Location

La Jolla, CA

Start Date

1-1-1993 12:00 PM

Description

Magnetic resonance imaging (MRI) has become the premier tool for the non-destructive evaluation of soft tissue in living systems [1]. Established liquid-state MRI strategies are generally found to be inappropriate for the imaging of rigid solids, because the linewidth for nuclear magnetic resonance in solids is orders-of-magnitude larger than in liquids. Methods currently under development for the NMR imaging of solids either involve the use of very large (fringe-field) magnetic field gradients to encode spatial information over very short periods of time [2], or employ multiple-pulse line-narrowing techniques that prolong a solid’s apparent transverse relaxation time [3–7]. In the latter methods, the magnetic field gradients may be much weaker, but must generally be pulsed synchronously with the line-narrowing sequence. The benefits of implementing this are improved sensitivity and spectroscopic resolution.

Book Title

Review of Progress in Quantitative Nondestructive Evaluation

Volume

12A

Chapter

Chapter 2: Emerging Inspection Technologies

Section

Magnetic Resonance Methods

Pages

687-694

DOI

10.1007/978-1-4615-2848-7_87

Language

en

File Format

application/pdf

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Jan 1st, 12:00 PM

Advances in pultiple-pulse radio-frequency-gradient imaging of solids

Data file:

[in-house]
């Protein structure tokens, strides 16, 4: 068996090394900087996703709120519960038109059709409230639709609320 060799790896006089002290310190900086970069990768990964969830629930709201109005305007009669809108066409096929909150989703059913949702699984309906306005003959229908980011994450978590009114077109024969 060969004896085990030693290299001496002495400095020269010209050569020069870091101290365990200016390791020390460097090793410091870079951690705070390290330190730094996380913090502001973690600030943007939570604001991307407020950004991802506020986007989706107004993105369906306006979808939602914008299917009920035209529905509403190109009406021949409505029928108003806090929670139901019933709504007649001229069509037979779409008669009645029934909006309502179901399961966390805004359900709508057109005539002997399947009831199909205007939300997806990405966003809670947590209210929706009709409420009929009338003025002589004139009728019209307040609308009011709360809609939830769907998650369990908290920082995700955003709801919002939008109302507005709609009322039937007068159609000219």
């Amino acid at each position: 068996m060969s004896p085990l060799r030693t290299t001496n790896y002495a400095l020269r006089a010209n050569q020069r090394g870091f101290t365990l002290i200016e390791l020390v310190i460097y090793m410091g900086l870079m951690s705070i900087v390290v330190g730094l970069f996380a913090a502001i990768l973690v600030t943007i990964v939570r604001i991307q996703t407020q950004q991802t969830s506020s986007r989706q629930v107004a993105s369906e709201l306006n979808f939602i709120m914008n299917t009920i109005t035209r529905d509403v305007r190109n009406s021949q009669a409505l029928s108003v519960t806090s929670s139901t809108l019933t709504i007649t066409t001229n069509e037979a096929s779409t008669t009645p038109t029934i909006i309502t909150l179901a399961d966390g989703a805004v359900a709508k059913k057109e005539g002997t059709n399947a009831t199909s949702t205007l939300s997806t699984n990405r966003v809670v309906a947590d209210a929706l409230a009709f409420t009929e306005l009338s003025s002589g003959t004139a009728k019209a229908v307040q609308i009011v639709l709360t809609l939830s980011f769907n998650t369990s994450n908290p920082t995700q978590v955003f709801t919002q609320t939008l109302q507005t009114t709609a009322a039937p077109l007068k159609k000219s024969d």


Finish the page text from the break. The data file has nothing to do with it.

La Jolla, CA

Magnetic resonance imaging (MRI) has become the premier tool for the non-destructive evaluation of soft tissue in living systems [1]. Established liquid-state MRI strategies are generally found to be inappropriate for the imaging of rigid solids, because the linewidth for nuclear magnetic resonance in solids is orders-of-magnitude larger than in liquids. Methods currently under development for the NMR imaging of solids either involve the use of very large (fringe-field) magnetic field gradients to encode spatial information over very short periods of time [2], or employ multiple-pulse line-narrowing techniques that prolong a solid’s apparent transverse relaxation time [3–7]. In the latter methods, the magnetic field gradients may be much weaker, but must generally be pulsed synchronously with the line-narrowing sequence. The benefits of implementing this are improved sensitivity and spectroscopic resolution.